As a young child in polyglot Kovno, in what is now Lithuania, Max Kraft had a clear vision of his own future and the wonderful adventures he was going to have in America. America! Where everyone spoke English, so that "no matter what anybody says or how anybody says it, everybody understands."
The Angel Max, which tells his story, is a narrative in the form of an immigrant memoir that is also part family saga and part novel of ideas. But, who is Angel Max? Born in 1866, he is an orphan, raised by rich relatives, educated and enlightened Jews. As a boy, he becomes obsessed with English and the novels of James Fenimore Cooper, while his siblings get caught up in the anarchist/nihilist revolutionary underground. He comes to America, to New York, and stays with relatives, not on the Lower East Side but in a townhouse in Greenwich Village. A sound marriage and equally sound business ventures, in real estate, make the American dream immediately come true—city and country property, servants, carriages—and, above all, insisting on speaking English at all times. Yiddish is not a language he holds in high regard. But there is the other side of the family—revolutionary stepsisters, a crazed, violent half-brother, an anarchist cousin by marriage—none other than "Red Emma" Goldman herself. They are in and out of his life, and Max becomes an "angel" for the anarchist cause, both out of sympathy as well as to keep them at a day-to-day distance. This ambiguity is rendered in a richly inventive novel filled with tragedy and high drama, infused with Chekhovian empathy and humor, and heady with ideas.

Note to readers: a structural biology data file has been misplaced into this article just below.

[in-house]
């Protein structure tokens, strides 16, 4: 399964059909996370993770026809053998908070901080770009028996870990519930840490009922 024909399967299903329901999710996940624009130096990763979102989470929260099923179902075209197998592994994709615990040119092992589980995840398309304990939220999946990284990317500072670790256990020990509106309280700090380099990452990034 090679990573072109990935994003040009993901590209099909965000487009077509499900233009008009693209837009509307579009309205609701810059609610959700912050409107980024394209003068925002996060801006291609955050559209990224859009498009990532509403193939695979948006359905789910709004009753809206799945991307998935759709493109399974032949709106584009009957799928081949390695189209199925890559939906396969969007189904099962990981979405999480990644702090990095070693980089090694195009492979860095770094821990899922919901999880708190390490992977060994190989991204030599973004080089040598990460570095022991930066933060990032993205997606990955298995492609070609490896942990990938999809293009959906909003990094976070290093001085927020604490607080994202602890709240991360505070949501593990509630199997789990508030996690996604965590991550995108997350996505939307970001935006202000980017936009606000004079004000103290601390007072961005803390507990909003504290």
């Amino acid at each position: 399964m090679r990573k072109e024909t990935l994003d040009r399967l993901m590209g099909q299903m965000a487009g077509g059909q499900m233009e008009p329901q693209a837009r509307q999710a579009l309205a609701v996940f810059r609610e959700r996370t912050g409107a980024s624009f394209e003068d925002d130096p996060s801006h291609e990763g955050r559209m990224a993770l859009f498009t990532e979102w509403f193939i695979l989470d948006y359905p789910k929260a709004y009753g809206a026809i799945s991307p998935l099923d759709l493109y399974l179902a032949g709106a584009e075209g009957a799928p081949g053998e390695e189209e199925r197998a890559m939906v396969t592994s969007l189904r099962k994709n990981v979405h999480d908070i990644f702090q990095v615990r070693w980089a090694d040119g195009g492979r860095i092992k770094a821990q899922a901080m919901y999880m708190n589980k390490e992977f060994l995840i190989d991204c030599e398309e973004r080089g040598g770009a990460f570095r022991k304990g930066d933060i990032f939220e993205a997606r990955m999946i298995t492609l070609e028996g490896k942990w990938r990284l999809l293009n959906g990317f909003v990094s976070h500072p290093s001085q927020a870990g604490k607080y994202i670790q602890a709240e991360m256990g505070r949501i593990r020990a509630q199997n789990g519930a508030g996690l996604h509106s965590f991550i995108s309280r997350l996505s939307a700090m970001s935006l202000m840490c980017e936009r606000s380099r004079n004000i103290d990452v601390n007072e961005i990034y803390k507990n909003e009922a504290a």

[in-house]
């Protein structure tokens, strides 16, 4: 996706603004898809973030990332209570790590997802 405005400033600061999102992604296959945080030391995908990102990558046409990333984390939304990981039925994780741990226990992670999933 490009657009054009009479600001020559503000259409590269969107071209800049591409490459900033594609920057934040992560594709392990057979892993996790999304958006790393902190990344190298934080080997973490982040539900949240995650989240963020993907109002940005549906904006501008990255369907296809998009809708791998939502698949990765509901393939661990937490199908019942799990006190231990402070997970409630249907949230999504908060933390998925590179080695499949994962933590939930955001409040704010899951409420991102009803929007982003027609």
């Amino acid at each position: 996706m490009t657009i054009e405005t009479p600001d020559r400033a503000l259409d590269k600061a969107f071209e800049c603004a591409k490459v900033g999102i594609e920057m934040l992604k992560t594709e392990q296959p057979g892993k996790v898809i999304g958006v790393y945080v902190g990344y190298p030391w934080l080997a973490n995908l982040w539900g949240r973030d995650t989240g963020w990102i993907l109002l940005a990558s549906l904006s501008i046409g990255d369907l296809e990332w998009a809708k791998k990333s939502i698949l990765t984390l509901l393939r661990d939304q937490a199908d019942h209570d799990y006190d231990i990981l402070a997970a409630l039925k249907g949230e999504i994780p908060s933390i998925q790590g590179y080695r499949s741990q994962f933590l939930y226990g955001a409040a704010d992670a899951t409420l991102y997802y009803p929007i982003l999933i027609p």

New York: Harcourt Brace, 1998
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